In September my doctor changed my Crohn’s medication from Remicade to Humira. The first two months were a big transition. I was going from getting an IV fusion every 8 weeks, where I enjoyed watching movies under a warm blanket for 3 hours, to giving myself injections every other week at home. I did have Jake give me the first 8 to 10 injections. He did so well, especially for someone who does NOT handle medical things very well. Oh, and did I mention he hates needles. Finally came the day he made me promise that I would give the next one to myself. Crossing my fingers, I agreed.
Thanksgiving morning I found myself home alone preparing to have a house full of people and remembering that I needed an injection. I knew I was going to have to muster up the courage to do it myself, because of course baking a turkey and getting ready to host 15 people for Thanksgiving wasn’t enough stress–why not add a self-injection in there too?
The following week I realized it was time to reorder my medication. The company from which I order my meds happened to mess up my prescription. I was going to receive the next batch of injections late. I spent many hours on the phone pleading, begging and being very firm with countless people to get my medication delivered on time. This may or may not have been one of my finest moments in communication with others. I used ugly words that were unnecessary. I was feeling desperate, and I took it out whoever answered my call.
Lord I have sinned, please forgive me.
Two weeks go by and still no medication. I start getting very frustrated, overwhelmed and a little scared. “Was I going to have to restart the ramping dose again? Was I going to have to stop the medication altogether? Would this lead to a flare-up?”, and of course all the added stress–oh, man, the stress! If you know anything about Crohn’s, stress is your first trigger.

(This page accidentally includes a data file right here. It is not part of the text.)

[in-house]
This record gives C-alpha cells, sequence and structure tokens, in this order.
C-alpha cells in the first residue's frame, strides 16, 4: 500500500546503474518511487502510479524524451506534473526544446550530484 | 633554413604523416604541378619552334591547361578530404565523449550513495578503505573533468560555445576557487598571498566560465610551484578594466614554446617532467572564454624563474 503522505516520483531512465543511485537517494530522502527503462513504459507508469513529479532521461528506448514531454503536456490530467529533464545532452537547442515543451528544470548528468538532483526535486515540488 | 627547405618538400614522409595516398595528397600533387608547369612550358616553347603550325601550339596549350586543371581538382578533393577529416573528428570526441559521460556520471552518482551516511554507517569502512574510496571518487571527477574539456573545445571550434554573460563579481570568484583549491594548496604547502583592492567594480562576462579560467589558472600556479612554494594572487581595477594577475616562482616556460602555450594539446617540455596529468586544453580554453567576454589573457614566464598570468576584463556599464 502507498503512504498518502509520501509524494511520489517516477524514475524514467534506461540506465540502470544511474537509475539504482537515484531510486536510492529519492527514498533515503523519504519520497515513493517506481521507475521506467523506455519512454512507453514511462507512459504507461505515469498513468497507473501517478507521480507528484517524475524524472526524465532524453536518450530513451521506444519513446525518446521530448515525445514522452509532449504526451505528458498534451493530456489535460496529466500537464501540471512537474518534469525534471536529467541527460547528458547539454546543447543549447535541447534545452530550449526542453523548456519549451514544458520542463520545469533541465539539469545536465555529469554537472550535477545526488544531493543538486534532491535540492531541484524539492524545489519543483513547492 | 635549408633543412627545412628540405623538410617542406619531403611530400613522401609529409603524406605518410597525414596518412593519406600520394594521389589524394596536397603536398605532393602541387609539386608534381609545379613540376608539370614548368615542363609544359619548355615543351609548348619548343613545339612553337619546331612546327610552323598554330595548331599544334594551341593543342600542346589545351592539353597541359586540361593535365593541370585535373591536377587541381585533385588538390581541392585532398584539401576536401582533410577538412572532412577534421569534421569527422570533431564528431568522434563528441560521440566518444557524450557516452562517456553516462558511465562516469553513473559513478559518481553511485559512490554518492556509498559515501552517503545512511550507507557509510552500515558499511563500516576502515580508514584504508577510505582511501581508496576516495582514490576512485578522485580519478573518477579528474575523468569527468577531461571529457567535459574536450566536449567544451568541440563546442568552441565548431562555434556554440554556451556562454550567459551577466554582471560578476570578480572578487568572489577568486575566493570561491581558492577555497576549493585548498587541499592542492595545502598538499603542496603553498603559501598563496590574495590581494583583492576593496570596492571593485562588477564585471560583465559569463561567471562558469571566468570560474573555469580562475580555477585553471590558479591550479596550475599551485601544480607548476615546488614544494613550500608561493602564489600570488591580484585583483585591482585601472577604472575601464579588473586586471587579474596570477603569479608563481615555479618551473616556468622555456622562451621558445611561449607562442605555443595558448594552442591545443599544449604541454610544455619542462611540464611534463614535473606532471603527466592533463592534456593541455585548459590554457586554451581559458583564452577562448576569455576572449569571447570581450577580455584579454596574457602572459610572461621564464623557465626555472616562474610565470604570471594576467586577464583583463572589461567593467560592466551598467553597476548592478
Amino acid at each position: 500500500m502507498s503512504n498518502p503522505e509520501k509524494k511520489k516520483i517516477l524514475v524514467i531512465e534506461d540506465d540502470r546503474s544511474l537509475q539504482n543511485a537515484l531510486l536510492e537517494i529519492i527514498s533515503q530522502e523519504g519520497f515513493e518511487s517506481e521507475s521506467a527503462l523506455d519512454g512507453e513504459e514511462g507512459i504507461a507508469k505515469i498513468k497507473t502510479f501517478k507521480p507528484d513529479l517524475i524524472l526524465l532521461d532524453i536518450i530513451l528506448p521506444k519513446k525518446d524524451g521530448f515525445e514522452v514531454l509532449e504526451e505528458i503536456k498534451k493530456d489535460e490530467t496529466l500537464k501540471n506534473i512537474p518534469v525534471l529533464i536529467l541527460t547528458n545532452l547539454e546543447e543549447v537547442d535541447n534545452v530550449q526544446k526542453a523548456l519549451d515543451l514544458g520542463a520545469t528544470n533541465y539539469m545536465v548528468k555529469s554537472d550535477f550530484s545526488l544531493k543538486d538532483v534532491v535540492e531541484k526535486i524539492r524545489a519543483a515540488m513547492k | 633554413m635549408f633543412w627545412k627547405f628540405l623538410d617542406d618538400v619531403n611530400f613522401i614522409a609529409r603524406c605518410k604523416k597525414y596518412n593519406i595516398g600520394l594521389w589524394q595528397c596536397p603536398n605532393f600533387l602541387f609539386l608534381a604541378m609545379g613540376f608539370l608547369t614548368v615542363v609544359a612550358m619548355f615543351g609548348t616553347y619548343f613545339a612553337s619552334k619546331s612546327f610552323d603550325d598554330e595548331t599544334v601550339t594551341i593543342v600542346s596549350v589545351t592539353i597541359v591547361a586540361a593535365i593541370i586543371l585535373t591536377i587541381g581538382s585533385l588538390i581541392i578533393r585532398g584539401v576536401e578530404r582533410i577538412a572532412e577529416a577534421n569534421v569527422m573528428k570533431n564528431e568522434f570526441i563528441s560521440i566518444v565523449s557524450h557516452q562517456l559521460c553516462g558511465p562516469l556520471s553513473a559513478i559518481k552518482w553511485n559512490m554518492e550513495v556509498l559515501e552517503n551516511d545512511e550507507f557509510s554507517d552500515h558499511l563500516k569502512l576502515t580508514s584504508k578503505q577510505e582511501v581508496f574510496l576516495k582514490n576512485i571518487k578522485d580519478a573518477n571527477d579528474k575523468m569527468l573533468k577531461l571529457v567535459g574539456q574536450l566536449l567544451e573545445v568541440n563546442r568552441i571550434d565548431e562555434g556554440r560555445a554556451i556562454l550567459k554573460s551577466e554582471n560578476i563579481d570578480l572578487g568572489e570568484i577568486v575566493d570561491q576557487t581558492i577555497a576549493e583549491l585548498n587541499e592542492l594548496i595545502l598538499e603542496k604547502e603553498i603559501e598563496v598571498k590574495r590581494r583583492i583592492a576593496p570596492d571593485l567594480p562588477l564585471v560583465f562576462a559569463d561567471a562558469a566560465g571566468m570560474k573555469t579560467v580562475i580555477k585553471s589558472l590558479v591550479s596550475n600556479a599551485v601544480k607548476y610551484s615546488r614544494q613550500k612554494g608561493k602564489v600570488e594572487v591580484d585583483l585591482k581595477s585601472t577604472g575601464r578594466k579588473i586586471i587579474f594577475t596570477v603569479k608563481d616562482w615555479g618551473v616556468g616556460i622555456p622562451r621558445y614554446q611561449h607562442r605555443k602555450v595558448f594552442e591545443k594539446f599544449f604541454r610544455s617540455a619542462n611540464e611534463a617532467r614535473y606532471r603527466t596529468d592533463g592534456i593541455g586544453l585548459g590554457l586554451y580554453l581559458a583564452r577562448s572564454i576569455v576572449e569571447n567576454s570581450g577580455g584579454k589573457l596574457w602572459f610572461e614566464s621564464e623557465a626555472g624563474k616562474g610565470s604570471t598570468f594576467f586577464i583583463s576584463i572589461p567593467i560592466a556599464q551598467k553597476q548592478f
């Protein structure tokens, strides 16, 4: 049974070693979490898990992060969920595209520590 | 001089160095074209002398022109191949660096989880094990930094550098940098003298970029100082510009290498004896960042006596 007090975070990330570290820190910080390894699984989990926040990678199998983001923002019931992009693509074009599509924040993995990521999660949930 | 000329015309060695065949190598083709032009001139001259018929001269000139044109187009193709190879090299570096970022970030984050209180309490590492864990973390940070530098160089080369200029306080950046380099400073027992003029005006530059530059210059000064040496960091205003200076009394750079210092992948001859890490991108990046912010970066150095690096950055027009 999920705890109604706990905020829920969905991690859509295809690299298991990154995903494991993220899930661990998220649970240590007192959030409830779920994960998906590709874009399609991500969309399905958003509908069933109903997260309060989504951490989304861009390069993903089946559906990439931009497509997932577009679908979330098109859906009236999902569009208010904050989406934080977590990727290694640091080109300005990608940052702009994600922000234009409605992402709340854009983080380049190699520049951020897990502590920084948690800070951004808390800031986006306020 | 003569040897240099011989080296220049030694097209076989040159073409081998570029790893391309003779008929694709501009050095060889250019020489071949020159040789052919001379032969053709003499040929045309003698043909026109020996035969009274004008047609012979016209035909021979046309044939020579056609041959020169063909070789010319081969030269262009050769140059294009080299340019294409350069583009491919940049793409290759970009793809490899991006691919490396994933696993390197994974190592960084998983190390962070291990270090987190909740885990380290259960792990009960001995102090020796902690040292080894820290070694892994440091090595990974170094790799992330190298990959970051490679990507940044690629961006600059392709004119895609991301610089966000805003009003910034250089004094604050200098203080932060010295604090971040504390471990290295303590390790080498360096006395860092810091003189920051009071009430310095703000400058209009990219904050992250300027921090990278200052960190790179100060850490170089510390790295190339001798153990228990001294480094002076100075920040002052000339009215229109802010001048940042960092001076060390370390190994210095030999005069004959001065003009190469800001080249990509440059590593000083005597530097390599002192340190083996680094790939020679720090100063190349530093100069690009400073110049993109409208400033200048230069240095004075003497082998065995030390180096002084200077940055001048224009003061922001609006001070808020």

I called my husband at work; I explained again my frustrations and then began crying. I asked him to just let me cry because it might make me feel better. And the wise one that he is says: “Isn’t the God of the universe bigger than this? Can’t he have your medication delivered right now if he felt you needed it?” I was quiet for minute, wiped my tears away, agreed with him and got off the phone.
And then I sat for a few minutes and thought about what he said. Slowly but surely I felt peace–peace that God has this under control, peace that He was going to get the medication here if I needed it and I would be okay no matter what.
So here we are January 2014, 6 weeks since my last shot, and still no medication, no more calls from the pharmacy, no more calls from the doctors office, and still I have peace that God is in control.
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